• fitness trainer
  • dietitian
  • artist
  • product or craft creator
  • course creator
  • life coach
  • musician
  • blog writer
  • video blogger, e.g., YouTuber

Creators earn money through the following ways:

  • sponsored content
  • product placement
  • digital content sales
  • merchandise
  • tipping
  • advertising revenue
  • paid subscriptions
  • live events
  • fan clubs

What's the difference between the gig economy vs. the creator economy?

In a creator economy, the creator develops content for a specific audience and forms a relationship. Creators work directly with their audience to meet their needs when developing content. The gig economy doesn't have the same personal touch. The gig economy offers standardized services.

The creator economy is up to the business owner, and products or services are not standardized. Creator economies typically offer a digital product or service and do not have a limited reach. The earnings can be less predictable than with gig economies. Gig economy jobs have well-defined earnings structures since they are run by a company rather than by individuals.

In a gig economy, the consumer makes a short-term commitment to buy a physical service. In a creator economy, the consumer builds a relationship and might continue to use their services or products.

Next Steps

18 companies on stock exchange innovating in AI

What does vibecession mean and will it continue in 2024?

Dig Deeper on Human resources management

  • local area network (LAN)

    A local area network (LAN) is a group of computers and peripheral devices that are connected together within a distinct ...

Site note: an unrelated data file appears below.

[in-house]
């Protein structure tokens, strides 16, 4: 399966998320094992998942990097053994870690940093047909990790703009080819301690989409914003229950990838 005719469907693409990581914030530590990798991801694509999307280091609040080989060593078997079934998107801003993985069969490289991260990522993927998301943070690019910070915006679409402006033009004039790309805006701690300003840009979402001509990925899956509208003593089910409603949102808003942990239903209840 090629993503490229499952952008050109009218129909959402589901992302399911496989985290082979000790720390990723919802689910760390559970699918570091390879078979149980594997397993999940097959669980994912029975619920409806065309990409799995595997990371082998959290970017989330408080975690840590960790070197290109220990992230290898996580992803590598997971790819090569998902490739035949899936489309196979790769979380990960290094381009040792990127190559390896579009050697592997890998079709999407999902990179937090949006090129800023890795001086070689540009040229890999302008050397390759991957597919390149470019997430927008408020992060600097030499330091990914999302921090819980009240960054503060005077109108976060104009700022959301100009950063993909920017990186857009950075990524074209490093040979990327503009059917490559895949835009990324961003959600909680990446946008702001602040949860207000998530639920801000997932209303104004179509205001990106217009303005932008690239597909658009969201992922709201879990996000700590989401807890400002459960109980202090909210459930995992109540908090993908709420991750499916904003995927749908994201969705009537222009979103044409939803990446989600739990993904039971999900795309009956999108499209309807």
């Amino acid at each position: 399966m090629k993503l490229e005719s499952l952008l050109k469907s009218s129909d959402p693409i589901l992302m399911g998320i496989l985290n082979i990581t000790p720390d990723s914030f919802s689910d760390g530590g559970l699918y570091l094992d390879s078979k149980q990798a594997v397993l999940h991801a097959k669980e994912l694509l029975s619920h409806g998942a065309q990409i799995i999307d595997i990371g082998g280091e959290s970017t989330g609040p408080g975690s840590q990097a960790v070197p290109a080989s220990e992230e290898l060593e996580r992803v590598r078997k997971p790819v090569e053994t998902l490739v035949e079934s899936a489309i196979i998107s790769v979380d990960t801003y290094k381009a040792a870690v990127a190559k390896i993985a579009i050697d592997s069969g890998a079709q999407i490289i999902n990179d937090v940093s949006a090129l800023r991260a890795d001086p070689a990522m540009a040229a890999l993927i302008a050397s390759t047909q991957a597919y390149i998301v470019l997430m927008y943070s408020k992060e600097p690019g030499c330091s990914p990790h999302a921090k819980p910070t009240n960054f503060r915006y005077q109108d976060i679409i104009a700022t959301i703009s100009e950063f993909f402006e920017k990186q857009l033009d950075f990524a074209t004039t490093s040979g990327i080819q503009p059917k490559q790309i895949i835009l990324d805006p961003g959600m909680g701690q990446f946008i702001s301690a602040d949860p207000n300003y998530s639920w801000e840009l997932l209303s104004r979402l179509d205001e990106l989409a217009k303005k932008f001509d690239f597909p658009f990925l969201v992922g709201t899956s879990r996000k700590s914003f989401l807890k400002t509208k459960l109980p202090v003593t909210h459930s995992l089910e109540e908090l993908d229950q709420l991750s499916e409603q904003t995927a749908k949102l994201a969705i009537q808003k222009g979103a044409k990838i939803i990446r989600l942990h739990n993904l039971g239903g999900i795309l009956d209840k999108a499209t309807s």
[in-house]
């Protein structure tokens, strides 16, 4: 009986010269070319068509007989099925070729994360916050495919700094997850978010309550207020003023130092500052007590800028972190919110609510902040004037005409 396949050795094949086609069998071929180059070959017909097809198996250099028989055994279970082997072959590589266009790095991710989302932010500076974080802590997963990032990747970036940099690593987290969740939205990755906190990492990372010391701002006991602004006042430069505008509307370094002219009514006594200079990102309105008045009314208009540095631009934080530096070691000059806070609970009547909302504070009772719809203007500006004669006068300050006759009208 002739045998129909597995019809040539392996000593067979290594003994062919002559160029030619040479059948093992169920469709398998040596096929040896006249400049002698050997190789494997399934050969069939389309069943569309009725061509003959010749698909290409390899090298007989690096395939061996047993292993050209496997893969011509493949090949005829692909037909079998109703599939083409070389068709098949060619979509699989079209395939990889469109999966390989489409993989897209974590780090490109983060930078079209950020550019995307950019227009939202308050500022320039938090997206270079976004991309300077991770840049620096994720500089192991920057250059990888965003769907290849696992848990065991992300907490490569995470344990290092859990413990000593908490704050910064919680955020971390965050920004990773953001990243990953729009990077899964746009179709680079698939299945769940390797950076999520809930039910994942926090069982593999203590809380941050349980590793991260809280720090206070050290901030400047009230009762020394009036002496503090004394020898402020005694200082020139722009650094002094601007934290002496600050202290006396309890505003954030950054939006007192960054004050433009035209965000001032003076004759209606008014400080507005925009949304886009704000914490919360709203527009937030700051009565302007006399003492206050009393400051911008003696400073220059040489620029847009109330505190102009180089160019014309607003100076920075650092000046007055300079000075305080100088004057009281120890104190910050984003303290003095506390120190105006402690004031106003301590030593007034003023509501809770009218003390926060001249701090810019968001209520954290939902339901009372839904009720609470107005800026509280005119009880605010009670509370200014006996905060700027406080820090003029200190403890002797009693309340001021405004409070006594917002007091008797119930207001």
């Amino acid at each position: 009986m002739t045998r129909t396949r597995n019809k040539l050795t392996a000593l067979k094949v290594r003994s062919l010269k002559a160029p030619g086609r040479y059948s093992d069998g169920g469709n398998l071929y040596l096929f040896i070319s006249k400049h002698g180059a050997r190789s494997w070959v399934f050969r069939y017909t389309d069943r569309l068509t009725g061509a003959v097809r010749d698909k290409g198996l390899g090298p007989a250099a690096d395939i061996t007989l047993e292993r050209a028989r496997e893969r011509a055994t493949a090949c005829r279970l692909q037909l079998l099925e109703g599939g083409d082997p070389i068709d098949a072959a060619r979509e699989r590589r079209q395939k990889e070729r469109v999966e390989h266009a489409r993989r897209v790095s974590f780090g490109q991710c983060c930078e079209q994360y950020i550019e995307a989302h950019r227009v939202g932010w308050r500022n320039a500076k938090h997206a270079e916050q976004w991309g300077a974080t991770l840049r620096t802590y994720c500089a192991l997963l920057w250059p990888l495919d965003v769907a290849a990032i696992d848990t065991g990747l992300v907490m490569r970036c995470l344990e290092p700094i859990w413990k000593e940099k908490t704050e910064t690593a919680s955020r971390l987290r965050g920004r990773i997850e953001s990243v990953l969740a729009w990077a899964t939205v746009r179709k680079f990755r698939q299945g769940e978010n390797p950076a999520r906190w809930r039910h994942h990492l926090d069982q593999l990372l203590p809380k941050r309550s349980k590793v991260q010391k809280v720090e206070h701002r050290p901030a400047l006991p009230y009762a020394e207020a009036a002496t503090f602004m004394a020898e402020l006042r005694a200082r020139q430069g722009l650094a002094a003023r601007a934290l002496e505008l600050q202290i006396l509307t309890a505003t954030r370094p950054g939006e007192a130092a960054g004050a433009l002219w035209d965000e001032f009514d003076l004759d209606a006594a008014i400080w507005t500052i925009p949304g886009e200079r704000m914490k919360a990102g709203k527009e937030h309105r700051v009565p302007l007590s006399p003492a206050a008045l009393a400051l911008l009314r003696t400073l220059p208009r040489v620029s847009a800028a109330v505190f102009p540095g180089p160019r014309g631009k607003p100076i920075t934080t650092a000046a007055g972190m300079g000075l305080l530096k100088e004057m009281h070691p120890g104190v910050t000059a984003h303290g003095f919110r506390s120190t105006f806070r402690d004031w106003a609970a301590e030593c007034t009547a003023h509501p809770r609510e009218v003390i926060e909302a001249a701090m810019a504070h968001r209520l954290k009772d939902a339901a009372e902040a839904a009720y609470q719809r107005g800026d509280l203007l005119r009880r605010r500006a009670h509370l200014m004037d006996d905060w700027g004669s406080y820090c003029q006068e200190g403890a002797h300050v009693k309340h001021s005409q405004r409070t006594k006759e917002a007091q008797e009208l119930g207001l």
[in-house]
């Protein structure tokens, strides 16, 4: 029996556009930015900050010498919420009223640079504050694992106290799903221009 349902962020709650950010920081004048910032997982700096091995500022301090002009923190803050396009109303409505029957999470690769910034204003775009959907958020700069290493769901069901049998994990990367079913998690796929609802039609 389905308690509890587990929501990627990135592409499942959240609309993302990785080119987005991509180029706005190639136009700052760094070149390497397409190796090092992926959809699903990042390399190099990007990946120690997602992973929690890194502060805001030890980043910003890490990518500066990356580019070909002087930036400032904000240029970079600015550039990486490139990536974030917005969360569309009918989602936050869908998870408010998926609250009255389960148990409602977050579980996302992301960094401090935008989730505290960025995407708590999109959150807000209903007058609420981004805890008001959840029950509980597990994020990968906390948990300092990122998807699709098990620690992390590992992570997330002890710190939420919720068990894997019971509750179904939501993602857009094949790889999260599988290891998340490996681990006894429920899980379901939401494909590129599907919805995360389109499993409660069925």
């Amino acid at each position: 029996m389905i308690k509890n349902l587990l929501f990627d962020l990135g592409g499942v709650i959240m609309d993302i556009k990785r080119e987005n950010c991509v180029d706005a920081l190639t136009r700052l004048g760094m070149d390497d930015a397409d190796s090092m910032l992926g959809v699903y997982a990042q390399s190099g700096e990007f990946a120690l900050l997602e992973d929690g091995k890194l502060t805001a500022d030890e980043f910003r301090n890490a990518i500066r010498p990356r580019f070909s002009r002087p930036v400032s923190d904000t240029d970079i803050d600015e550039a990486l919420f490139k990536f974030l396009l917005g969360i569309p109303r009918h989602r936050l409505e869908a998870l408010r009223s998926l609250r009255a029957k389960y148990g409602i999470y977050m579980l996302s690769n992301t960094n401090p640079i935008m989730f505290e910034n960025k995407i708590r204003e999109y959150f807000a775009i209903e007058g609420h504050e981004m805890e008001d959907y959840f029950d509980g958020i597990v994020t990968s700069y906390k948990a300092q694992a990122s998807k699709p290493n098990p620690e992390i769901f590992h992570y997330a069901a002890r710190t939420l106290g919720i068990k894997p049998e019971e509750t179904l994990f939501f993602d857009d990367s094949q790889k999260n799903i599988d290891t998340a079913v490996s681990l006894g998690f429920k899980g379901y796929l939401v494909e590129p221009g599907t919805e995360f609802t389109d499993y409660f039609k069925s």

• TCP/IP

    TCP/IP stands for Transmission Control Protocol/Internet Protocol and is a suite of communication protocols used to interconnect ...

  • firewall as a service (FWaaS)

    Firewall as a service (FWaaS), also known as a cloud firewall, is a service that provides cloud-based network traffic analysis ...

  • identity management (ID management)

    Identity management (ID management) is the organizational process for ensuring individuals have the appropriate access to ...

  • fraud detection

    Fraud detection is a set of activities undertaken to prevent money or property from being obtained through false pretenses.

  • single sign-on (SSO)

    Single sign-on (SSO) is a session and user authentication service that permits a user to use one set of login credentials -- for ...

  • project scope

    Project scope is the part of project planning that involves determining and documenting a list of specific project goals, ...

  • core competencies

    For any organization, its core competencies refer to the capabilities, knowledge, skills and resources that constitute its '...

  • change management

    Change management is a systematic approach to dealing with the transition or transformation of an organization's goals, processes...

  • recruitment management system (RMS)

    A recruitment management system (RMS) is a set of tools designed to manage the employee recruiting and hiring process. It might ...

  • core HR (core human resources)

    Core HR (core human resources) is an umbrella term that refers to the basic tasks and functions of an HR department as it manages...

  • HR service delivery

    HR service delivery is a term used to explain how an organization's human resources department offers services to and interacts ...

Customer Experience
  • martech (marketing technology)

    Martech (marketing technology) refers to the integration of software tools, platforms, and applications designed to streamline ...

  • transactional marketing

    Transactional marketing is a business strategy that focuses on single, point-of-sale transactions.

  • customer profiling

    Customer profiling is the detailed and systematic process of constructing a clear portrait of a company's ideal customer by ...